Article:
South Africa approves import of GM maize from USA
SA approved imports of genetically modified (GM) maize from the US for the first time after its worst drought since records began 104 years ago slashed the country’s output.
The nation would allow both white and yellow GM maize from the US to be brought in, Dirk Kok, a spokesman for the secretariat of the South African Cereals and Oilseeds and Trade Association, saidon Monday (Dec 5). There has been no statement yet from the SA Department of Agriculture, Forestry and Fisheries.
The move looks set to drive maize prices down in the country – the authorities are waiting for SA farmers’ reactions.
“The door is open to imports from the US,” said Kok, whose organisation represents grain and oilseed traders. Local “prices will come down”, he said.
South Africa became a net importer of maize in the season that ended in April for the first time since 2008 after the drought cut the total harvest by about a quarter to 7.97m tonnes, the lowest in a decade. While rains in the current season are improving prospects for the next crop, concern about supply of the white variety persist because this type is only widely produced in Southern Africa and Mexico.
White maize surged to a record $388 (R5,296) per tonne in January and has fallen 27 per cent since. The yellow type, used for animal feed, reached a high of $287 (R3,915) per tonne in June and has dropped 20 per cent.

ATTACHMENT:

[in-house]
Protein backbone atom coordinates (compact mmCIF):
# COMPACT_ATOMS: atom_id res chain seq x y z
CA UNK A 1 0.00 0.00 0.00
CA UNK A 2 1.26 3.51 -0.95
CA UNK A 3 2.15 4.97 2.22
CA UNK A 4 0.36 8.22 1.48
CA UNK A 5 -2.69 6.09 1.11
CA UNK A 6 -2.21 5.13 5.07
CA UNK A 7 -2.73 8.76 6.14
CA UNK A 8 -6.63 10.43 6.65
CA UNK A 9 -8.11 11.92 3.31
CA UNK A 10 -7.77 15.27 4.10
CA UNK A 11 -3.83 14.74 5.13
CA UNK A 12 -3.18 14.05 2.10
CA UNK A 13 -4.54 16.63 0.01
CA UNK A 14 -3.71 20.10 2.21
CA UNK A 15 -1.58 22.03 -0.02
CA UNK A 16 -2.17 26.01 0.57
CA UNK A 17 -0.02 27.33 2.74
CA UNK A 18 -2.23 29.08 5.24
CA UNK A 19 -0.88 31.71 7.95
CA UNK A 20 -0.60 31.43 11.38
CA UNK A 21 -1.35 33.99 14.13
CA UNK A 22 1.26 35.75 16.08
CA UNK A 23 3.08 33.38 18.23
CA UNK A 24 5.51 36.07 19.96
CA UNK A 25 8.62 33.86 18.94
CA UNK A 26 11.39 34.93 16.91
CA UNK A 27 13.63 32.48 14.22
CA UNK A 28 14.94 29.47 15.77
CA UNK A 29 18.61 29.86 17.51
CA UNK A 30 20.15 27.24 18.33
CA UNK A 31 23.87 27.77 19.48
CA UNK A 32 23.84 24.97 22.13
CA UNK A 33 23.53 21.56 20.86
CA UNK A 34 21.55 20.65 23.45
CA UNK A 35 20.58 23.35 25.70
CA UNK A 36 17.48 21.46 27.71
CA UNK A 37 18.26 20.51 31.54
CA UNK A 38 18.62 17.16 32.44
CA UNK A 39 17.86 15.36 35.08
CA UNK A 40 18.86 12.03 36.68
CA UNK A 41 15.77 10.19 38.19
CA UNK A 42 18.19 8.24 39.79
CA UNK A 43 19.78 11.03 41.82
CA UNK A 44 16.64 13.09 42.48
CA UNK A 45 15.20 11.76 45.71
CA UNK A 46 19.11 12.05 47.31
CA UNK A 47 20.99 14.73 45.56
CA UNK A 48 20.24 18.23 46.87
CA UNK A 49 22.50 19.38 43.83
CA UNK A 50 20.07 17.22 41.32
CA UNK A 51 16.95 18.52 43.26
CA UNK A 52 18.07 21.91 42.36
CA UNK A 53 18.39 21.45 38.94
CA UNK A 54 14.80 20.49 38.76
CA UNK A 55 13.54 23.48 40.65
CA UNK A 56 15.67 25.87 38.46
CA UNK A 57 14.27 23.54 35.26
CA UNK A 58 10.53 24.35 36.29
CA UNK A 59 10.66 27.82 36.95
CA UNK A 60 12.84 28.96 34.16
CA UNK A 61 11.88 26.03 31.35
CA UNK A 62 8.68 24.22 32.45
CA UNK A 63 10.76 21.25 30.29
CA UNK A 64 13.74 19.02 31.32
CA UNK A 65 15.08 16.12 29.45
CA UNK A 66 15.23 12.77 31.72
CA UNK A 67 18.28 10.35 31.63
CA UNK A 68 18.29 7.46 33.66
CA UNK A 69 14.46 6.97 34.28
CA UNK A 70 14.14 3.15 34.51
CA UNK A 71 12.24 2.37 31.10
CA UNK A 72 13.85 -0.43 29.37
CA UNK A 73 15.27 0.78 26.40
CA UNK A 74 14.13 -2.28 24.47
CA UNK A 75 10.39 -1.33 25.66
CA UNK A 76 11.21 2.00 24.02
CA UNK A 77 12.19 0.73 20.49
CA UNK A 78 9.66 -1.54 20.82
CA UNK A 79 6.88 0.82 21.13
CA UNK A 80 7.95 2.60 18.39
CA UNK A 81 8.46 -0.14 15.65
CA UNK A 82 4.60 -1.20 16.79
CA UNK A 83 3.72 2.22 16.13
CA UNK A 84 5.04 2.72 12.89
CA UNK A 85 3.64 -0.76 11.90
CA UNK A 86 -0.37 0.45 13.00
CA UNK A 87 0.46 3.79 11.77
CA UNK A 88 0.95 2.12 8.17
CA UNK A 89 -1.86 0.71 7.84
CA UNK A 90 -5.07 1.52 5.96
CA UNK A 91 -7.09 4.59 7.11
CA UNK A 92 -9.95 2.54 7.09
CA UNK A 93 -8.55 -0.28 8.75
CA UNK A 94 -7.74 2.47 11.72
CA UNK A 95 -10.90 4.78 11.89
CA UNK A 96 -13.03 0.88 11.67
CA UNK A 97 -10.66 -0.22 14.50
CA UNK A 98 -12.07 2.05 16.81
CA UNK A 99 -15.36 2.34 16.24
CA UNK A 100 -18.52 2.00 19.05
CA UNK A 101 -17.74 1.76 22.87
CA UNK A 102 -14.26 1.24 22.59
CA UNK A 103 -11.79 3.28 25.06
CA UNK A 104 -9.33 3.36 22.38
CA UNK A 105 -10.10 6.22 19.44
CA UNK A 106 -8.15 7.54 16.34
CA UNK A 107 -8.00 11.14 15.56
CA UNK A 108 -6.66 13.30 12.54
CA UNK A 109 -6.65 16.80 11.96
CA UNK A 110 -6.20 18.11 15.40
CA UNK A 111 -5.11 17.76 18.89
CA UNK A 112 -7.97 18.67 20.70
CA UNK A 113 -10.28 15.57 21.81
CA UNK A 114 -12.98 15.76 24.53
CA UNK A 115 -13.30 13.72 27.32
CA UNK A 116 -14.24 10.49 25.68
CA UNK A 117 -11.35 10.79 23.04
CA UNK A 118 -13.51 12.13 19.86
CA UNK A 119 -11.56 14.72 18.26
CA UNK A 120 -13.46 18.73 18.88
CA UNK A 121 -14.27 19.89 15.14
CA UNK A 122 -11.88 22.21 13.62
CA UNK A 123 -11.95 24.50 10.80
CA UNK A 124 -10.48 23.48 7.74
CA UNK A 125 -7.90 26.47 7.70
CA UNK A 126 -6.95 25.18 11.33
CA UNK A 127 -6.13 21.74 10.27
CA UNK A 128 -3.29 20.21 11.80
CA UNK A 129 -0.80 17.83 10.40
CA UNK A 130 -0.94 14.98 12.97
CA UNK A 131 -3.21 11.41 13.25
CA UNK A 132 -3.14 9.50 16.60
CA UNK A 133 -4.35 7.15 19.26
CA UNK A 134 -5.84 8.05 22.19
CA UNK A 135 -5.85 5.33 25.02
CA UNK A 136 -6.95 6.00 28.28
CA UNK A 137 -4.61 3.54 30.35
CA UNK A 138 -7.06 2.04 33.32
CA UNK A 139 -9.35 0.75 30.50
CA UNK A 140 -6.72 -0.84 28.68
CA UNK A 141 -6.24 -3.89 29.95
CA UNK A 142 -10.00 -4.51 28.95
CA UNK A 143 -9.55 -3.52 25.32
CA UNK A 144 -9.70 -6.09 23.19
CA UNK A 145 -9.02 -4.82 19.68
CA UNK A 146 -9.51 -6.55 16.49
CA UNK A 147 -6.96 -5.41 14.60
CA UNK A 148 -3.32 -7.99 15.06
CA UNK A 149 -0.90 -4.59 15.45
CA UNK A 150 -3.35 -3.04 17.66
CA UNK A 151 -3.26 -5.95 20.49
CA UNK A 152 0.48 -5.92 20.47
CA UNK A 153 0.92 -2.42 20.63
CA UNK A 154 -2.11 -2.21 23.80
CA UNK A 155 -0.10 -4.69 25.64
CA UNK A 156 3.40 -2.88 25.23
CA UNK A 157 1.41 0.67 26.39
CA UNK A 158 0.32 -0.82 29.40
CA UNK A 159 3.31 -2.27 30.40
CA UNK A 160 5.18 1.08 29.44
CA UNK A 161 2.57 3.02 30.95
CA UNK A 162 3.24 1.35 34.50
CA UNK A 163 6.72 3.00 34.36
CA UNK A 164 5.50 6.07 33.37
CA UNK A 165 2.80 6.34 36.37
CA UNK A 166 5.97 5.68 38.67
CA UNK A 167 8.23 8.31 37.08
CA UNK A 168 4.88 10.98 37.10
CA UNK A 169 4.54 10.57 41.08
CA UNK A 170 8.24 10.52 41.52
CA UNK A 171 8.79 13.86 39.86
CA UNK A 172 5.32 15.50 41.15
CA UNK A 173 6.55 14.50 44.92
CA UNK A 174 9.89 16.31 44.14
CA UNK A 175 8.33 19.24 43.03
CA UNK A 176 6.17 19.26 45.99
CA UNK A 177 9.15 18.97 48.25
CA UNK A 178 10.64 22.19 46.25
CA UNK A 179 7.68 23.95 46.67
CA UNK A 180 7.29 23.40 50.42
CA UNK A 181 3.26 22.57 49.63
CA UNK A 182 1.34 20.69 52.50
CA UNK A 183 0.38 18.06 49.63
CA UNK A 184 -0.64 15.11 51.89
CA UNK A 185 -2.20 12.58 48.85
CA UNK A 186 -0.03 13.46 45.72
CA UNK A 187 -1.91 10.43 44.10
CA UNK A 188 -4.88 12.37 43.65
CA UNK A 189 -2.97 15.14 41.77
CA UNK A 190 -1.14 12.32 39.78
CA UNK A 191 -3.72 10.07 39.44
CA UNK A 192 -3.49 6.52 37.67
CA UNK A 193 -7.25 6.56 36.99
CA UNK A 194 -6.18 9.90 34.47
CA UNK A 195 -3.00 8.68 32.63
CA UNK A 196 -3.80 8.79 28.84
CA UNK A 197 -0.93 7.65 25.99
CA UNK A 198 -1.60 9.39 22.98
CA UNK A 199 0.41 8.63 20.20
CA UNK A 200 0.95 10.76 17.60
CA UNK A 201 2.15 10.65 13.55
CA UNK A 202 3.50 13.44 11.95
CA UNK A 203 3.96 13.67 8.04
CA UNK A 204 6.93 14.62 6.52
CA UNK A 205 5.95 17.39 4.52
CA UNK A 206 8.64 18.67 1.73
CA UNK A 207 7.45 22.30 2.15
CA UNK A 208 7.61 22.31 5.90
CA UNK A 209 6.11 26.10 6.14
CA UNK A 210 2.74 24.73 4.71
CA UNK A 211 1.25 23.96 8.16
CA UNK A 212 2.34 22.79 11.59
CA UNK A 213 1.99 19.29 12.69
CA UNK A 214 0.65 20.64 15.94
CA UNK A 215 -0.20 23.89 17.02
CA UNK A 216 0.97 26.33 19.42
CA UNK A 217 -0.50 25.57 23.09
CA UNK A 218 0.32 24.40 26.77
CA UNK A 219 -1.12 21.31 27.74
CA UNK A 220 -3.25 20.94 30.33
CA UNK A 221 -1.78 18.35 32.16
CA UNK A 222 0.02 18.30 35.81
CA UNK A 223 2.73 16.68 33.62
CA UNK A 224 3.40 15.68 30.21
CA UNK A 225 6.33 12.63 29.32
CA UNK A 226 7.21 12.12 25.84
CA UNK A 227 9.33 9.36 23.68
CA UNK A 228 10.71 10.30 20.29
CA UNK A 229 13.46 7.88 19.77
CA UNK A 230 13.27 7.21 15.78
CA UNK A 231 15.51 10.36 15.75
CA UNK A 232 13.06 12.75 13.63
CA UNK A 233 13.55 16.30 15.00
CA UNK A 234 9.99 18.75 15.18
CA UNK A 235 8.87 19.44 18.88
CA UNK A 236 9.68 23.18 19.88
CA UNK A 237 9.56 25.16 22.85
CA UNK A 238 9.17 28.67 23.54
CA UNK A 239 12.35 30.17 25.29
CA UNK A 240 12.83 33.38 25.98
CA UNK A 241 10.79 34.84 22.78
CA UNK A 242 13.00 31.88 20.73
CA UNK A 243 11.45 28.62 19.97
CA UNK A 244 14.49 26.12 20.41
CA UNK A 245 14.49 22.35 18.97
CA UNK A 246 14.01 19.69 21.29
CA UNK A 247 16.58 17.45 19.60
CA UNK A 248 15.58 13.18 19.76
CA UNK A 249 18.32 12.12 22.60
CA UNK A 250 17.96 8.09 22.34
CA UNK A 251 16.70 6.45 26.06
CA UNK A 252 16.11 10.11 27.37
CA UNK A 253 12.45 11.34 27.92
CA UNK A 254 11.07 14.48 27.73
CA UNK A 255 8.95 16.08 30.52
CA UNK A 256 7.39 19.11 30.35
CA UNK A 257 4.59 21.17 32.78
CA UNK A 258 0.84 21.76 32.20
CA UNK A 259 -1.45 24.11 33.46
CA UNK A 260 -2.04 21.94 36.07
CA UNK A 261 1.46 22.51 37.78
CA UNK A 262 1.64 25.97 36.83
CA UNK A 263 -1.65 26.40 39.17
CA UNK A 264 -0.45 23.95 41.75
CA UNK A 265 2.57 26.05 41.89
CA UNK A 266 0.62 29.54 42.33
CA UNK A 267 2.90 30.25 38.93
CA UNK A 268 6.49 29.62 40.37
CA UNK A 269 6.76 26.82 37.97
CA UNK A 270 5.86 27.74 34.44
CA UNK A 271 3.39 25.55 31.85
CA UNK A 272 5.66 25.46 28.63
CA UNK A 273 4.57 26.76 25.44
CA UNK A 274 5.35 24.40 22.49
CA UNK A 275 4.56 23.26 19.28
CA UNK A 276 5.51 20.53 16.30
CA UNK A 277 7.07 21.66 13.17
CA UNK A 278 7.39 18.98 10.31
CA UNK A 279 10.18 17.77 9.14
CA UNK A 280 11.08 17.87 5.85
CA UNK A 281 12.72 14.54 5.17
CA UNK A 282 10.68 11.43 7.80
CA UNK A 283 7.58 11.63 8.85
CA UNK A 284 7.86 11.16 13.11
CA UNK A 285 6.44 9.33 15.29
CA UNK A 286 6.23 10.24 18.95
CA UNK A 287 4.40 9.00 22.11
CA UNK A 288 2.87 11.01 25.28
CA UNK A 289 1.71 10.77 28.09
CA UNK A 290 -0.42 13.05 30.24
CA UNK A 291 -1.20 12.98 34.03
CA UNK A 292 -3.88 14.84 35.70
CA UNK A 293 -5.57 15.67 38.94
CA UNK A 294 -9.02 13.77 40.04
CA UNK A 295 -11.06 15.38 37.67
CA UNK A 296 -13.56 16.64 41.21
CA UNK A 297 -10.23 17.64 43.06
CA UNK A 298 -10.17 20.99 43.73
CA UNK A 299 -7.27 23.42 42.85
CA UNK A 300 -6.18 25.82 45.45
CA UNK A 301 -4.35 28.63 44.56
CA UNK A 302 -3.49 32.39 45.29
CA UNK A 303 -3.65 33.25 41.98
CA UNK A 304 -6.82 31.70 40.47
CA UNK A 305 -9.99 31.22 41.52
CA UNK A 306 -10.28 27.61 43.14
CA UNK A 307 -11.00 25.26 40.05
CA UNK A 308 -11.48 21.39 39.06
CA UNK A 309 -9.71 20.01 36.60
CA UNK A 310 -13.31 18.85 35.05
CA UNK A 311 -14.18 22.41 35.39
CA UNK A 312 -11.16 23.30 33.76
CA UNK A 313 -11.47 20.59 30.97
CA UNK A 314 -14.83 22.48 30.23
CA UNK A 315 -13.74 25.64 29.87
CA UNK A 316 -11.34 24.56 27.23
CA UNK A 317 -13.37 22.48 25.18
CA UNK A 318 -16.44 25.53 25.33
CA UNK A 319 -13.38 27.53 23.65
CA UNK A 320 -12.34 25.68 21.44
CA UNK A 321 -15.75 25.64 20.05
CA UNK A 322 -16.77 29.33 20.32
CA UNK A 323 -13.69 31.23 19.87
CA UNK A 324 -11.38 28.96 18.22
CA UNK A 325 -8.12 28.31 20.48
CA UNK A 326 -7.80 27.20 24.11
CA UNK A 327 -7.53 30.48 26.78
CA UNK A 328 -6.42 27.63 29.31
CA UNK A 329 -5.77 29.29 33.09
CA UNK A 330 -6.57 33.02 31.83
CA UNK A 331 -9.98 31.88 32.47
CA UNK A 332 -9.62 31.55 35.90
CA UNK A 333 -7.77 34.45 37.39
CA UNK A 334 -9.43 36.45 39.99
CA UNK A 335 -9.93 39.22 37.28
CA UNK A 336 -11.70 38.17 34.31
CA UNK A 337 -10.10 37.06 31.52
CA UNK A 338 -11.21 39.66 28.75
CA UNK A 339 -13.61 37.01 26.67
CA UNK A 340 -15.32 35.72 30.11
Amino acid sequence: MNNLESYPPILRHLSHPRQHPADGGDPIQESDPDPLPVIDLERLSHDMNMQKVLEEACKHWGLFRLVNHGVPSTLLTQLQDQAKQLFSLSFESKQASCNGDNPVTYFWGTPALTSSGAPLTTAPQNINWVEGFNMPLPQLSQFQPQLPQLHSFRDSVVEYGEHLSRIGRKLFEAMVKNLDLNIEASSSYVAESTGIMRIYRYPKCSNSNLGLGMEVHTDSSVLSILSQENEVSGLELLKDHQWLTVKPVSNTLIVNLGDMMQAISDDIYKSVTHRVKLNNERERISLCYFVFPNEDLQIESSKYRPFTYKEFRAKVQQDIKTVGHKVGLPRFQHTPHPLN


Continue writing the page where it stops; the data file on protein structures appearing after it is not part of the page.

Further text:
The decision “is critical”, Wandile Sihlobo, the head of economic and agribusiness intelligence at the Agricultural Business Chamber, told Bloomberg from Pretoria. “We are going to see a stronger correlation between the yellow-maize price and the US price. The reaction of the South African farmers is going to be interesting.”
By the end of April, SA may import 300,000 tonnes of GM white maize from the USA and 500,000 tonnes of yellow maize, he said.
SA imported 555,241 tonnes of white maize between May 1 and November 25, or 65 per cent
of the forecast amount for the season ending April 30, according to the Agricultural Business Chamber. Almost all of that came from Mexico.
“This will allow US maize, both white and yellow, to ship into SA fairly easily,” Cary Sifferath, senior director of the Washington-based US Grains Council, said by phone. “In the short term, as they wait for harvest in late April to May, there could be some need for some additional white-maize imports.”
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